Modern society, especially in developed countries, is preoccupied with health concerns. While much of this is positive, there is no doubt that many people worry excessively about health matters and a proportion of these show pathological self-concern. This can shade into hypochondriasis, in which there is a persistent conviction of illness in the absence of objective evidence of its existence, with misinterpretation of bodily sensations as disease and with inability to accept reassurances. In many cases the individual shows some degree of body image disturbance, sometimes of extreme degree.(5 55> Usually we think of hypochondriasis as referring to physical complaints, but nowadays it seems that an increasing number of affected people are also prepared to complain in psychological terms.
Hypochondriasis is common and may be a personality trait, but it can also be an accompaniment to many psychiatric illnesses, both non-delusional and delusional. It is the presenting feature of the somatic subtype of delusional disorder and in different patients we see many varieties of alteration of body image expressed in delusional terms. Certain themes of delusional content tend to predominate and this has meant an unfortunate proliferation of descriptive names scattered across a fragmented literature, leading to many difficulties in conceptualizing the subtype and in separating it from other psychiatric disorders with prominent hypochondriasis.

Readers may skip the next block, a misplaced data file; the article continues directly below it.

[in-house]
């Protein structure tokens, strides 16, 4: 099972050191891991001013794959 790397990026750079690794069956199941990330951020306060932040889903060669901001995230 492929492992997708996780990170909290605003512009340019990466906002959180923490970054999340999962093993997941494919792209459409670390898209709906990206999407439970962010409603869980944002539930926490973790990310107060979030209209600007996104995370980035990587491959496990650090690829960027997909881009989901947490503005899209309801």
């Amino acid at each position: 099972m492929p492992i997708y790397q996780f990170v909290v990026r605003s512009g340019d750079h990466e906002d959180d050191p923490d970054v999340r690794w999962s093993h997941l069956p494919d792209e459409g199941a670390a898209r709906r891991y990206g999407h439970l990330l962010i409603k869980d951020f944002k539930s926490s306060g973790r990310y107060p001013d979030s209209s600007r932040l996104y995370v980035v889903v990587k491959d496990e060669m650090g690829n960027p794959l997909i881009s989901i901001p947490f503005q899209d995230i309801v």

As with all subtypes of delusional disorder, the clinician must bear in mind the advice already given that, for the diagnosis of delusional disorder, it is the characteristic form of the illness that is of prime importance, not the content of the delusional beliefs. The hypochondriasis in delusional disorder may superficially resemble that of somatoform disorder, psychotic depression, or obsessive-compulsive disorder, but careful examination will reveal very different underlying illnesses.
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